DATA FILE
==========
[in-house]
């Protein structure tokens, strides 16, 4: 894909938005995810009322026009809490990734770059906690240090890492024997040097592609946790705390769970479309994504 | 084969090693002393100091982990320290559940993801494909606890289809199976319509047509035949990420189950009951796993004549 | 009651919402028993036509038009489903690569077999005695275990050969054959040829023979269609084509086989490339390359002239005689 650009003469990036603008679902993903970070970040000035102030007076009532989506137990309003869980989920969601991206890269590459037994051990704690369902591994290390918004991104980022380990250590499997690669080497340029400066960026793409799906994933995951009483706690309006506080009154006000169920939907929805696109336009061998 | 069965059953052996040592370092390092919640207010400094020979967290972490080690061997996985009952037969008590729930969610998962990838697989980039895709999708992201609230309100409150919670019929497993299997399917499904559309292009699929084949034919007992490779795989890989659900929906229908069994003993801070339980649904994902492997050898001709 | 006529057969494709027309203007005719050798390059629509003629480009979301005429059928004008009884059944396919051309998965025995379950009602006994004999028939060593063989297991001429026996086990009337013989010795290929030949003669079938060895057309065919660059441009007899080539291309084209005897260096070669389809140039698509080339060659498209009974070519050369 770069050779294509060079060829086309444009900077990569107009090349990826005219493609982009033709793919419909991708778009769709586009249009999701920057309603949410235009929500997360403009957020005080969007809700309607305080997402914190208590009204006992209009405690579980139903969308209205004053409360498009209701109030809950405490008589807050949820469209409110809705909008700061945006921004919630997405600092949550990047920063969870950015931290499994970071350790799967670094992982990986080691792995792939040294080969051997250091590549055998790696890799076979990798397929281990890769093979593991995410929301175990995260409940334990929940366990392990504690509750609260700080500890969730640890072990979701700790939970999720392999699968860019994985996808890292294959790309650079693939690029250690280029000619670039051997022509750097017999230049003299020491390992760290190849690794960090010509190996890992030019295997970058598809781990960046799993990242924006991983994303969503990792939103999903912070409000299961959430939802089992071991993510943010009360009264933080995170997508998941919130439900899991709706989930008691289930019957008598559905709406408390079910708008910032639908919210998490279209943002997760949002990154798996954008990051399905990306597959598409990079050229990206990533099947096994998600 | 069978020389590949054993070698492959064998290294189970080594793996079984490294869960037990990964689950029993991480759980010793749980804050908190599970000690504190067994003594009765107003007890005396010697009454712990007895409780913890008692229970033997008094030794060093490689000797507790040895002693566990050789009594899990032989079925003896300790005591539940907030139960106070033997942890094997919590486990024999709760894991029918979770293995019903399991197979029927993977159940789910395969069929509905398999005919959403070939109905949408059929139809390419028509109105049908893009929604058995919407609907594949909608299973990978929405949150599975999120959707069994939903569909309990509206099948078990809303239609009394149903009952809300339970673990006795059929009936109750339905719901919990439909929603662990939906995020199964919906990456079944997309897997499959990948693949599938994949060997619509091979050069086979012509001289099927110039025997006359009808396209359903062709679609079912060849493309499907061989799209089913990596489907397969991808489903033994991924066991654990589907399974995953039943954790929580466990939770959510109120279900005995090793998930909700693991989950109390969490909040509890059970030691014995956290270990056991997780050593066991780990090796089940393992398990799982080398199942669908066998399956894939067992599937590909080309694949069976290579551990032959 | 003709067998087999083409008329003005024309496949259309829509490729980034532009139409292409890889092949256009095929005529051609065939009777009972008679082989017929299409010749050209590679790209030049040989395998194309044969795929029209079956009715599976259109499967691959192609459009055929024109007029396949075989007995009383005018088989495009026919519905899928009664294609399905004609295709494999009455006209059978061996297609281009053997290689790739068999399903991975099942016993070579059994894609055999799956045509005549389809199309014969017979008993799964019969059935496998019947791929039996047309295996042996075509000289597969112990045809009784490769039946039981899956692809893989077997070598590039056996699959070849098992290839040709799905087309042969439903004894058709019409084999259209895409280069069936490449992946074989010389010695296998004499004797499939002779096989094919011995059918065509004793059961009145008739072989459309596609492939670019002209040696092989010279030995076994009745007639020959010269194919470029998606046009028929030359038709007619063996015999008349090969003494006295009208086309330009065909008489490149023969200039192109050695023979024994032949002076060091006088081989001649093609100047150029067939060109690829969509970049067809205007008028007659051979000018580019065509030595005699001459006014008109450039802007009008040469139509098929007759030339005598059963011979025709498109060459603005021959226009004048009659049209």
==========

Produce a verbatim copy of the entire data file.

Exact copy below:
[in-house]
């Protein structure tokens, strides 16, 4: 894909938005995810009322026009809490990734770059906690240090890492024997040097592609946790705390769970479309994504 | 084969090693002393100091982990320290559940993801494909606890289809199976319509047509035949990420189950009951796993004549 | 009651919402028993036509038009489903690569077999005695275990050969054959040829023979269609084509086989490339390359002239005689 650009003469990036603008679902993903970070970040000035102030007076009532989506137990309003869980989920969601991206890269590459037994051990704690369902591994290390918004991104980022380990250590499997690669080497340029400066960026793409799906994933995951009483706690309006506080009154006000169920939907929805696109336009061998 | 069965059953052996040592370092390092919640207010400094020979967290972490080690061997996985009952037969008590729930969610998962990838697989980039895709999708992201609230309100409150919670019929497993299997399917499904559309292009699929084949034919007992490779795989890989659900929906229908069994003993801070339980649904994902492997050898001709 | 006529057969494709027309203007005719050798390059629509003629480009979301005429059928004008009884059944396919051309998965025995379950009602006994004999028939060593063989297991001429026996086990009337013989010795290929030949003669079938060895057309065919660059441009007899080539291309084209005897260096070669389809140039698509080339060659498209009974070519050369 770069050779294509060079060829086309444009900077990569107009090349990826005219493609982009033709793919419909991708778009769709586009249009999701920057309603949410235009929500997360403009957020005080969007809700309607305080997402914190208590009204006992209009405690579980139903969308209205004053409360498009209701109030809950405490008589807050949820469209409110809705909008700061945006921004919630997405600092949550990047920063969870950015931290499994970071350790799967670094992982990986080691792995792939040294080969051997250091590549055998790696890799076979990798397929281990890769093979593991995410929301175990995260409940334990929940366990392990504690509750609260700080500890969730640890072990979701700790939970999720392999699968860019994985996808890292294959790309650079693939690029250690280029000619670039051997022509750097017999230049003299020491390992760290190849690794960090010509190996890992030019295997970058598809781990960046799993990242924006991983994303969503990792939103999903912070409000299961959430939802089992071991993510943010009360009264933080995170997508998941919130439900899991709706989930008691289930019957008598559905709406408390079910708008910032639908919210998490279209943002997760949002990154798996954008990051399905990306597959598409990079050229990206990533099947096994998600 | 069978020389590949054993070698492959064998290294189970080594793996079984490294869960037990990964689950029993991480759980010793749980804050908190599970000690504190067994003594009765107003007890005396010697009454712990007895409780913890008692229970033997008094030794060093490689000797507790040895002693566990050789009594899990032989079925003896300790005591539940907030139960106070033997942890094997919590486990024999709760894991029918979770293995019903399991197979029927993977159940789910395969069929509905398999005919959403070939109905949408059929139809390419028509109105049908893009929604058995919407609907594949909608299973990978929405949150599975999120959707069994939903569909309990509206099948078990809303239609009394149903009952809300339970673990006795059929009936109750339905719901919990439909929603662990939906995020199964919906990456079944997309897997499959990948693949599938994949060997619509091979050069086979012509001289099927110039025997006359009808396209359903062709679609079912060849493309499907061989799209089913990596489907397969991808489903033994991924066991654990589907399974995953039943954790929580466990939770959510109120279900005995090793998930909700693991989950109390969490909040509890059970030691014995956290270990056991997780050593066991780990090796089940393992398990799982080398199942669908066998399956894939067992599937590909080309694949069976290579551990032959 | 003709067998087999083409008329003005024309496949259309829509490729980034532009139409292409890889092949256009095929005529051609065939009777009972008679082989017929299409010749050209590679790209030049040989395998194309044969795929029209079956009715599976259109499967691959192609459009055929024109007029396949075989007995009383005018088989495009026919519905899928009664294609399905004609295709494999009455006209059978061996297609281009053997290689790739068999399903991975099942016993070579059994894609055999799956045509005549389809199309014969017979008993799964019969059935496998019947791929039996047309295996042996075509000289597969112990045809009784490769039946039981899956692809893989077997070598590039056996699959070849098992290839040709799905087309042969439903004894058709019409084999259209895409280069069936490449992946074989010389010695296998004499004797499939002779096989094919011995059918065509004793059961009145008739072989459309596609492939670019002209040696092989010279030995076994009745007639020959010269194919470029998606046009028929030359038709007619063996015999008349090969003494006295009208086309330009065909008489490149023969200039192109050695023979024994032949002076060091006088081989001649093609100047150029067939060109690829969509970049067809205007008028007659051979000018580019065509030595005699001459006014008109450039802007009008040469139509098929007759030339005598059963011979025709498109060459603005021959226009004048009659049209």